Foreign Policy Blogs

Basra's continuing deterioration, Part II

In Part One, I discussed the likelihood of the British contingent staying on in Basra past their pull-out dates because of continuing instability in the province and city.

The big parties that are fighting for dominance are the Fadhila party (a smaller Shi’ite party), the Sadrists, and the followers of the Supreme Islamic Iraqi Council and Abdel Aziz al-Hakim. Fadhila's Muhammed al-Waeli is governor of Basra.

Basra is located in southern Iraq, and is important for many reasons. It is a port city, with the Umm Qasr port being the country's only gateway into the Persian Gulf. Also, it is sitting on massive oil reserves, mostly untapped. It is a flower waiting to bloom. Control over Basra does and will continue to have far-reaching ramifications for Iraq and the Middle East as a whole. Sam Dagher for the Christian Science Monitor has done a wonderful article detailing the intricacies of the vacuum that has opened up since the fall of Saddam. Basra's port is not very efficient, it needs massive reconstruction to be working at full capacity. Basically, Basra is a huge prize. It has oil, it has Iraq's only port, it is providing massive amounts of money to the central government, and right now, it is under the control of the militias.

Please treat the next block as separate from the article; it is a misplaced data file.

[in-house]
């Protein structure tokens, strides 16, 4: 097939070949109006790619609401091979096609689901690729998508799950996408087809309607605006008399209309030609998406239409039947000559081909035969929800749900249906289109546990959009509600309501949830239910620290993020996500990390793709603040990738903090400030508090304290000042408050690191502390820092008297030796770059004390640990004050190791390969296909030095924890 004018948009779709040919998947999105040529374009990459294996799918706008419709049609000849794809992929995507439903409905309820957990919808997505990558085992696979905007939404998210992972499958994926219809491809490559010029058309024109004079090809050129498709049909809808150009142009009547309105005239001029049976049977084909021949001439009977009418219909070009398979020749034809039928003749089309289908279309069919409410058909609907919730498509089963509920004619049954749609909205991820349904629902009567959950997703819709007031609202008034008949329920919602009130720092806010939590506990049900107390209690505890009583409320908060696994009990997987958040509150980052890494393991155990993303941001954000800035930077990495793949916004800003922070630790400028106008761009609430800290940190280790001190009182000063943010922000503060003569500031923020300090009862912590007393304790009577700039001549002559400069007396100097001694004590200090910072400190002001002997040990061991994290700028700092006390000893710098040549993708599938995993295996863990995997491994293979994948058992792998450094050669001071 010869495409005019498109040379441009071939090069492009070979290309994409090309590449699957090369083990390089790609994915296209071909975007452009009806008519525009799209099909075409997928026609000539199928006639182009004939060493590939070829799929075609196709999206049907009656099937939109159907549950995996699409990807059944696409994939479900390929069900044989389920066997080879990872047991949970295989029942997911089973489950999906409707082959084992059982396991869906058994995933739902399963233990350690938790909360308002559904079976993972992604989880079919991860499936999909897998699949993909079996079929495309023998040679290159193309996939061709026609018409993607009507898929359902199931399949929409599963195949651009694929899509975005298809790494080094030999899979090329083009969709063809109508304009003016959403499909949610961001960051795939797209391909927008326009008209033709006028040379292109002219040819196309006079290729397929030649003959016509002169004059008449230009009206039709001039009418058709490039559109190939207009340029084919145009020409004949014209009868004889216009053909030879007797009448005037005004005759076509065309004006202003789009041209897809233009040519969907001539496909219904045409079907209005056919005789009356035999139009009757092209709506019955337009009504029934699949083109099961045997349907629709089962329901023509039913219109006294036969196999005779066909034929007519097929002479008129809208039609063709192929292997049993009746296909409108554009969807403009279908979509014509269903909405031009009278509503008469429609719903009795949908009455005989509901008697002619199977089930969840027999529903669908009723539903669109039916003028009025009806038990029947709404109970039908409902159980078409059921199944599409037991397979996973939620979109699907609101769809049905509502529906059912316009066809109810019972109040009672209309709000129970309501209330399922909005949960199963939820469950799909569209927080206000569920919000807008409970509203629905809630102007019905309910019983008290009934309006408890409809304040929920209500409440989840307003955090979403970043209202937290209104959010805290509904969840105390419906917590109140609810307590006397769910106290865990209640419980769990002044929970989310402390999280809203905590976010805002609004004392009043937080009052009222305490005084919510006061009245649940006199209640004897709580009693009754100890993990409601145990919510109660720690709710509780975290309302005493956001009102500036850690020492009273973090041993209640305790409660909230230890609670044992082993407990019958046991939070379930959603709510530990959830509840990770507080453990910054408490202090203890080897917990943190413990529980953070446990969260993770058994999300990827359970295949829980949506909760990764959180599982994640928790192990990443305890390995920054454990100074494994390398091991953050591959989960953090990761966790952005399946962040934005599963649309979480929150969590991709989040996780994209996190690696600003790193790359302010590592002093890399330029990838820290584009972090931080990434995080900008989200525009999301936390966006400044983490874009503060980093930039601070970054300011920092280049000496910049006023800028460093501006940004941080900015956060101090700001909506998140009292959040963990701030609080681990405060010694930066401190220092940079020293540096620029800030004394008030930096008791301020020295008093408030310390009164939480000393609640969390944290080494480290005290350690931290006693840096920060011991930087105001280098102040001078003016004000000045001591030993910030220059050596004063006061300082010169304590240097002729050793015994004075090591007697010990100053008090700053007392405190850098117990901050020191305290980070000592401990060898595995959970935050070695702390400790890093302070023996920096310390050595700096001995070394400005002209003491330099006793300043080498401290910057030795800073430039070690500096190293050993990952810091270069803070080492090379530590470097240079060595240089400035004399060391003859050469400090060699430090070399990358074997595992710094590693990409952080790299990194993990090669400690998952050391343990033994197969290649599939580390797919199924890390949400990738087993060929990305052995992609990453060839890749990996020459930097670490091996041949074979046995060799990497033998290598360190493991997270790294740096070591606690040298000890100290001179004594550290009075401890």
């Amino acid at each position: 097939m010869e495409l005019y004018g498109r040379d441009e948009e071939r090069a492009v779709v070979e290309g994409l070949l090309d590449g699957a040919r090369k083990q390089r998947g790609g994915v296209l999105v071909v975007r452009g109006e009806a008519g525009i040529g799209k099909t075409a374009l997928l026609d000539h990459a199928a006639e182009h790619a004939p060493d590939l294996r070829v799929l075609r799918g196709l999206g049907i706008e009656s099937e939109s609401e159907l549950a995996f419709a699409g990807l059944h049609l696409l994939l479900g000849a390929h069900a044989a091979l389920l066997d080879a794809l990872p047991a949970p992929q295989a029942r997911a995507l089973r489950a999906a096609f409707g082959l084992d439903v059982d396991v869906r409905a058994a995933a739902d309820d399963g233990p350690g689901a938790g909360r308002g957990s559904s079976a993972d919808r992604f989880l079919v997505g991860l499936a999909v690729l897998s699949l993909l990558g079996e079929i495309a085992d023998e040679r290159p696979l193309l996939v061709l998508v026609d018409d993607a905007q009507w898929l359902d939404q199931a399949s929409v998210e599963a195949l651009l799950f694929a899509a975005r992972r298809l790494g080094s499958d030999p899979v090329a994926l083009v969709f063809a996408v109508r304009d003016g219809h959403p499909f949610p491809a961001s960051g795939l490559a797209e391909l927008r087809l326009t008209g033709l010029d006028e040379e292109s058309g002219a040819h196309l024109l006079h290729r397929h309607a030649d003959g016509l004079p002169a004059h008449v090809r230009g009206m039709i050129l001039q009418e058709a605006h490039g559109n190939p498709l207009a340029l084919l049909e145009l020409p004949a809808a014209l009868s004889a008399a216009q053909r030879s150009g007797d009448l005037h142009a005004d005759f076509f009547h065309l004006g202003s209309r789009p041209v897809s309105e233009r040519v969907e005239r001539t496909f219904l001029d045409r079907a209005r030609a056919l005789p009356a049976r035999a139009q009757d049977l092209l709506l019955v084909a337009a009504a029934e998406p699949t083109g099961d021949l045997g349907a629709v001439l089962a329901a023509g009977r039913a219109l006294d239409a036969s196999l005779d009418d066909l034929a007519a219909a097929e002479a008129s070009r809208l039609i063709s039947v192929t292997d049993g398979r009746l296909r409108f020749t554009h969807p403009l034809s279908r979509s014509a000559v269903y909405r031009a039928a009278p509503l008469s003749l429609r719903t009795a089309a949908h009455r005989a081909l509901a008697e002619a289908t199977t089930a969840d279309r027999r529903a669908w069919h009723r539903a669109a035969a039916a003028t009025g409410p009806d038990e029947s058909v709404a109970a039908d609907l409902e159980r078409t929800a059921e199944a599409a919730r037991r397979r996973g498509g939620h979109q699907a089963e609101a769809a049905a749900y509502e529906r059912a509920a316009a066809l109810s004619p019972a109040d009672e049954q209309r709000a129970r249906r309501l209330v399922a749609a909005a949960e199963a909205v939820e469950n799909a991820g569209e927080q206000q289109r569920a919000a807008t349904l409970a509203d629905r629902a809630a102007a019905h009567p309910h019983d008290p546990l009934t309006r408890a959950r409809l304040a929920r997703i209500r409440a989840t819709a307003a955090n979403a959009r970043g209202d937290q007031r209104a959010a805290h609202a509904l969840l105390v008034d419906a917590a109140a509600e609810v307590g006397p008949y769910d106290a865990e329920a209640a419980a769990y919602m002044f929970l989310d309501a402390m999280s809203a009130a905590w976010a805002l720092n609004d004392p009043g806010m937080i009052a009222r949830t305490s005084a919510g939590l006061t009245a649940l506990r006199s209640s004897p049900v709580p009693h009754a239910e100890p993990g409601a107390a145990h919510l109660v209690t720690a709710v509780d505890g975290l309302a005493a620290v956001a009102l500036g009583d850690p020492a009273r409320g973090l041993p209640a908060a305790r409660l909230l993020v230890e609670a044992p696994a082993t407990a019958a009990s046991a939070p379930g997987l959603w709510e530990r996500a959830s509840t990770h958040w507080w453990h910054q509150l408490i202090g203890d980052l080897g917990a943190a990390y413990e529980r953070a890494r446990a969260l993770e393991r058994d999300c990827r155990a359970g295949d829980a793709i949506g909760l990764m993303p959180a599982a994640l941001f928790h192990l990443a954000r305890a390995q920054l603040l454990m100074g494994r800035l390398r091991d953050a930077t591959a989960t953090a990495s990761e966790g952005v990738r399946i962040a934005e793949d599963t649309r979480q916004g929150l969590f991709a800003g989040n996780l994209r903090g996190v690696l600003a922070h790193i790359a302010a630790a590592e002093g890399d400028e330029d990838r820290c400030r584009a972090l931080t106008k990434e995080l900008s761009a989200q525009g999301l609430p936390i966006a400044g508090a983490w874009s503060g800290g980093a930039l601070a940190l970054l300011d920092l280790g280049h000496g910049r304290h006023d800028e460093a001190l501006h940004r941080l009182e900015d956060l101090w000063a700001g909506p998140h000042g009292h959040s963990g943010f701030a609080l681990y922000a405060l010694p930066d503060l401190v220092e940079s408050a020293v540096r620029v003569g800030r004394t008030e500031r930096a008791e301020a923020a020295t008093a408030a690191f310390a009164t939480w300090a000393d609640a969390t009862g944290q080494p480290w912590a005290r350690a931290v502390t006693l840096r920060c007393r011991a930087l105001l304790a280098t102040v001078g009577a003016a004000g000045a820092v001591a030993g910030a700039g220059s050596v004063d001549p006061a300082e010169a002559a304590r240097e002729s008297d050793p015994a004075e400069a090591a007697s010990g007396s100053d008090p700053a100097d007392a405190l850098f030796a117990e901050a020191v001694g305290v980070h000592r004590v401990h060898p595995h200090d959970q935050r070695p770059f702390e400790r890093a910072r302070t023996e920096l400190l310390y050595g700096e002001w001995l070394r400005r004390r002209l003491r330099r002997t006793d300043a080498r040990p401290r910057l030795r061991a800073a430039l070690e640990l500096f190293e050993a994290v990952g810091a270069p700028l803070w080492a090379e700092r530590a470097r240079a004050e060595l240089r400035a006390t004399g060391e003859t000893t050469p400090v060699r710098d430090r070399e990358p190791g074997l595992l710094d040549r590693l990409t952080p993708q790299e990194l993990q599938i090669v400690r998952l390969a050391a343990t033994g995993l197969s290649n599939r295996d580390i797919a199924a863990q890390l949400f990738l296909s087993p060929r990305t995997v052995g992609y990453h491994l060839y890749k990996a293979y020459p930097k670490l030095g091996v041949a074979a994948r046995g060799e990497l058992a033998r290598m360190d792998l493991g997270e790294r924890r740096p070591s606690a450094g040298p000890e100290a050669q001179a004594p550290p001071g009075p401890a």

The violence towards the British and the violence towards ordinary residents rivals that of Baghdad and Mosul. Many of the jobs at the port (a major source of employment) are controlled by the Shi’ite militias in local government and are given to those who join the militias. They regularly hold oil production hostage if their demands are not met. Recently, some high ranking Iraqi officials visited the port city in attempt to assess the situation, encourage more investment, and to bring the city under control. It warranted a piece in the New York Times about two weeks ago, and the officials interviewed for the article were quite vague on the details of the offensive that the Independent's piece mentioned. Deputy Prime Minister Barhem Salih said that the Iraqi troops would lead the charge and that a strong military presence was needed to force out the militants. We are now seeing the beginning of the offensive, much earlier than the vaguely posited 'this summer’. As Iraq's National Security Adviser Mowaffak al-Rubaie said recently, "Whoever gets in the way will be dealt with swiftly, decisively and with no mercy."